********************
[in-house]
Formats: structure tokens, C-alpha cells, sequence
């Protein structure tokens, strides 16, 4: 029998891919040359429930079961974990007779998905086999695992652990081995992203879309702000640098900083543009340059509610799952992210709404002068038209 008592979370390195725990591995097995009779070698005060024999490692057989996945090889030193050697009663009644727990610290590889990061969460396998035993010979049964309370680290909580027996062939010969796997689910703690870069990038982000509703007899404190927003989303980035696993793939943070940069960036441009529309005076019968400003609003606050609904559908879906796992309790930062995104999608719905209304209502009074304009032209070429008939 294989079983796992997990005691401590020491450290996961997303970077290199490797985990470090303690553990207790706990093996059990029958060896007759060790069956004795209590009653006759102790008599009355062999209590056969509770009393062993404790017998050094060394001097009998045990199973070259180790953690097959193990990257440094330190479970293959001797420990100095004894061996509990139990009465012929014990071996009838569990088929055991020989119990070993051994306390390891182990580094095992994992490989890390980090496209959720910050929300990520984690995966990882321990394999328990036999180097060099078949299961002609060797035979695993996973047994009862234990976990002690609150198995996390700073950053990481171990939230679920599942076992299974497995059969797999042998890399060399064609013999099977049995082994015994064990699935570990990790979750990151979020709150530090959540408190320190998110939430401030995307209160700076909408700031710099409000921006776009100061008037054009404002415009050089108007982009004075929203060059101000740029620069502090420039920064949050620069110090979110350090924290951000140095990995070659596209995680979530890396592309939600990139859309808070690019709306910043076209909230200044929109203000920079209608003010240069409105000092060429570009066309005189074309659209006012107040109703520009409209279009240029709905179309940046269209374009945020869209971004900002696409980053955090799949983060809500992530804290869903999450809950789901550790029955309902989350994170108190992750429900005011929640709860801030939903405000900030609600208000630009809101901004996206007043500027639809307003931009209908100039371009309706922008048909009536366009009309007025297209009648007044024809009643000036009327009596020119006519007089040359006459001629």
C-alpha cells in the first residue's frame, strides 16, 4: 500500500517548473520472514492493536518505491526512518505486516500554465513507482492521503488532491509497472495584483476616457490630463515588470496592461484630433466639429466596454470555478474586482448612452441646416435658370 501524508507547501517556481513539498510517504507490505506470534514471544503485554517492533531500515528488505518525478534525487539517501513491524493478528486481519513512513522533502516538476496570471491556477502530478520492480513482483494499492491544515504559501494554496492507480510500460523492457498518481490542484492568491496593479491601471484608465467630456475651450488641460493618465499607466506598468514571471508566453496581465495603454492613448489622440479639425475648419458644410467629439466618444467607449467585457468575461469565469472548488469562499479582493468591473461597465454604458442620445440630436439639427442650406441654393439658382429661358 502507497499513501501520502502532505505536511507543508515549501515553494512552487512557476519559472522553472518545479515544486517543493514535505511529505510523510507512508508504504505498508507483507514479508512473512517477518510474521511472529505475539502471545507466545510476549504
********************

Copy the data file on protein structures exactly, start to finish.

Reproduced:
[in-house]
Formats: structure tokens, C-alpha cells, sequence
């Protein structure tokens, strides 16, 4: 029998891919040359429930079961974990007779998905086999695992652990081995992203879309702000640098900083543009340059509610799952992210709404002068038209 008592979370390195725990591995097995009779070698005060024999490692057989996945090889030193050697009663009644727990610290590889990061969460396998035993010979049964309370680290909580027996062939010969796997689910703690870069990038982000509703007899404190927003989303980035696993793939943070940069960036441009529309005076019968400003609003606050609904559908879906796992309790930062995104999608719905209304209502009074304009032209070429008939 294989079983796992997990005691401590020491450290996961997303970077290199490797985990470090303690553990207790706990093996059990029958060896007759060790069956004795209590009653006759102790008599009355062999209590056969509770009393062993404790017998050094060394001097009998045990199973070259180790953690097959193990990257440094330190479970293959001797420990100095004894061996509990139990009465012929014990071996009838569990088929055991020989119990070993051994306390390891182990580094095992994992490989890390980090496209959720910050929300990520984690995966990882321990394999328990036999180097060099078949299961002609060797035979695993996973047994009862234990976990002690609150198995996390700073950053990481171990939230679920599942076992299974497995059969797999042998890399060399064609013999099977049995082994015994064990699935570990990790979750990151979020709150530090959540408190320190998110939430401030995307209160700076909408700031710099409000921006776009100061008037054009404002415009050089108007982009004075929203060059101000740029620069502090420039920064949050620069110090979110350090924290951000140095990995070659596209995680979530890396592309939600990139859309808070690019709306910043076209909230200044929109203000920079209608003010240069409105000092060429570009066309005189074309659209006012107040109703520009409209279009240029709905179309940046269209374009945020869209971004900002696409980053955090799949983060809500992530804290869903999450809950789901550790029955309902989350994170108190992750429900005011929640709860801030939903405000900030609600208000630009809101901004996206007043500027639809307003931009209908100039371009309706922008048909009536366009009309007025297209009648007044024809009643000036009327009596020119006519007089040359006459001629």
C-alpha cells in the first residue's frame, strides 16, 4: 500500500517548473520472514492493536518505491526512518505486516500554465513507482492521503488532491509497472495584483476616457490630463515588470496592461484630433466639429466596454470555478474586482448612452441646416435658370 501524508507547501517556481513539498510517504507490505506470534514471544503485554517492533531500515528488505518525478534525487539517501513491524493478528486481519513512513522533502516538476496570471491556477502530478520492480513482483494499492491544515504559501494554496492507480510500460523492457498518481490542484492568491496593479491601471484608465467630456475651450488641460493618465499607466506598468514571471508566453496581465495603454492613448489622440479639425475648419458644410467629439466618444467607449467585457468575461469565469472548488469562499479582493468591473461597465454604458442620445440630436439639427442650406441654393439658382429661358 502507497499513501501520502502532505505536511507543508515549501515553494512552487512557476519559472522553472518545479515544486517543493514535505511529505510523510507512508508504504505498508507483507514479508512473512517477518510474521511472529505475539502471545507466545510476549504